Proposed Regulations on 401(k) Hardship Withdrawals
Last month, the Treasury Department issued highly anticipated proposed regulations governing hardship withdrawals from 401(k) plans. The proposed regulations address recent statutory changes made to the hardship withdrawal rules under Code Section 401(k), including:
- permitting the withdrawal of earnings on elective deferrals in the event of a hardship;
- permitting the withdrawal of QNECs, QMACs, and earnings on such contributions in the event of a hardship; and
- providing that a distribution will not be treated as failing to be made upon a participant’s hardship solely because the participant does not take any available loan under the plan.
In addition, the proposed regulations eliminate the requirement under the existing regulatory safe harbor to suspend the participant’s elective deferrals or employee contributions for a period of six months following receipt of a hardship withdrawal. The proposed regulations also update the list of deemed “immediate and heaving financial needs” by: (1) adding a participant’s “primary beneficiary” as an individual for whom qualifying medical, educational, and funeral expenses may be incurred; (2) removing an unintended restriction on qualifying expenses for the repair of damage to a participant’s principal residence; and (3) adding a new expense to the list – expenses and losses (including loss of income) incurred by a participant as a result of a federally declared disaster, provided the participant’s principal residence or principal place of employment was located in an area designated by FEMA for individual assistance with respect to the disaster.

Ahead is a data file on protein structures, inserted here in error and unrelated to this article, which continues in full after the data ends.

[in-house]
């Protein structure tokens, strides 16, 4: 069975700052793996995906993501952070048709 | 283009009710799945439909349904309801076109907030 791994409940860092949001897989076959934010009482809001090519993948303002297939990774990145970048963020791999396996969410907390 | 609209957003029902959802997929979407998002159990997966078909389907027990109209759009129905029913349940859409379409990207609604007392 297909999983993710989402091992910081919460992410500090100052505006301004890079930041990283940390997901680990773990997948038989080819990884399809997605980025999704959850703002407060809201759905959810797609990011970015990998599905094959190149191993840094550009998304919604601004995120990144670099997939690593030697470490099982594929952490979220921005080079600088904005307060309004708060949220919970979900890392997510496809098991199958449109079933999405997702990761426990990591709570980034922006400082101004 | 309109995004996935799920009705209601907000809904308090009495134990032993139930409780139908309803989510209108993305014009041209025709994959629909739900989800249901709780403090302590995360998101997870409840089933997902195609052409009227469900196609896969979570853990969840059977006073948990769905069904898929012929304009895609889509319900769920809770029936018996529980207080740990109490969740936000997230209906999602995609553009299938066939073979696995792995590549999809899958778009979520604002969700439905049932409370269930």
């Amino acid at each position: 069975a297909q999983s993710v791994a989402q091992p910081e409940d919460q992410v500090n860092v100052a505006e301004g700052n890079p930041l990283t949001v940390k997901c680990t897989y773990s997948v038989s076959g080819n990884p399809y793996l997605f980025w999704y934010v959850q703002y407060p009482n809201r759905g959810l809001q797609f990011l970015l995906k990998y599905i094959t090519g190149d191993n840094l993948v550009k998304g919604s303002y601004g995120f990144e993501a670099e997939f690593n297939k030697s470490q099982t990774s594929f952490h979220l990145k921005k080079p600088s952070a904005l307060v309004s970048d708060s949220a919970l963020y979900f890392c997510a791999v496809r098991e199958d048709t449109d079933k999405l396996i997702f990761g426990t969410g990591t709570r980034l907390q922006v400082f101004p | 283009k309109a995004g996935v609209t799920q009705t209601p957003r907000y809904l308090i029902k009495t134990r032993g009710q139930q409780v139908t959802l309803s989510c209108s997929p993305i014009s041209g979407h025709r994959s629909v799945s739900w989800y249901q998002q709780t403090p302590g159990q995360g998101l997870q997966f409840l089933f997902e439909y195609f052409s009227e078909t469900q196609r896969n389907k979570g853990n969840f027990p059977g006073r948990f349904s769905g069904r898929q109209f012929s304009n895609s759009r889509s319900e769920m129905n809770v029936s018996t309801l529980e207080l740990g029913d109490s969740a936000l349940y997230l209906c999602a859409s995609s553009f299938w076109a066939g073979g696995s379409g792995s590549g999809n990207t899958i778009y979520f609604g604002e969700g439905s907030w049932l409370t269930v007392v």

The proposed regulations modify the rules for determining whether a distribution is necessary to satisfy an immediate and heavy financial need by eliminating the existing regulatory safe harbor and providing one general standard for determining whether the distribution is necessary. The new general standard has three components. First, a hardship withdrawal may not exceed the amount of the participant’s need (including any amounts necessary to pay any federal, state, or local income taxes or penalties reasonably anticipated to result from the distribution). Second, the participant must have obtained all other currently available distributions (including distributions of ESOP dividends) under the plan and all other plans of deferred compensation, whether qualified or nonqualified, maintained by the employer. Third, the participant must represent that he or she has insufficient cash or other liquid assets to satisfy the financial need. A plan administrator may rely on the participant’s representation unless the plan administrator has actual knowledge to the contrary. Given the timing of the publication of the proposed regulations, the requirement to obtain this representation would apply only for distributions made on or after January 1, 2020.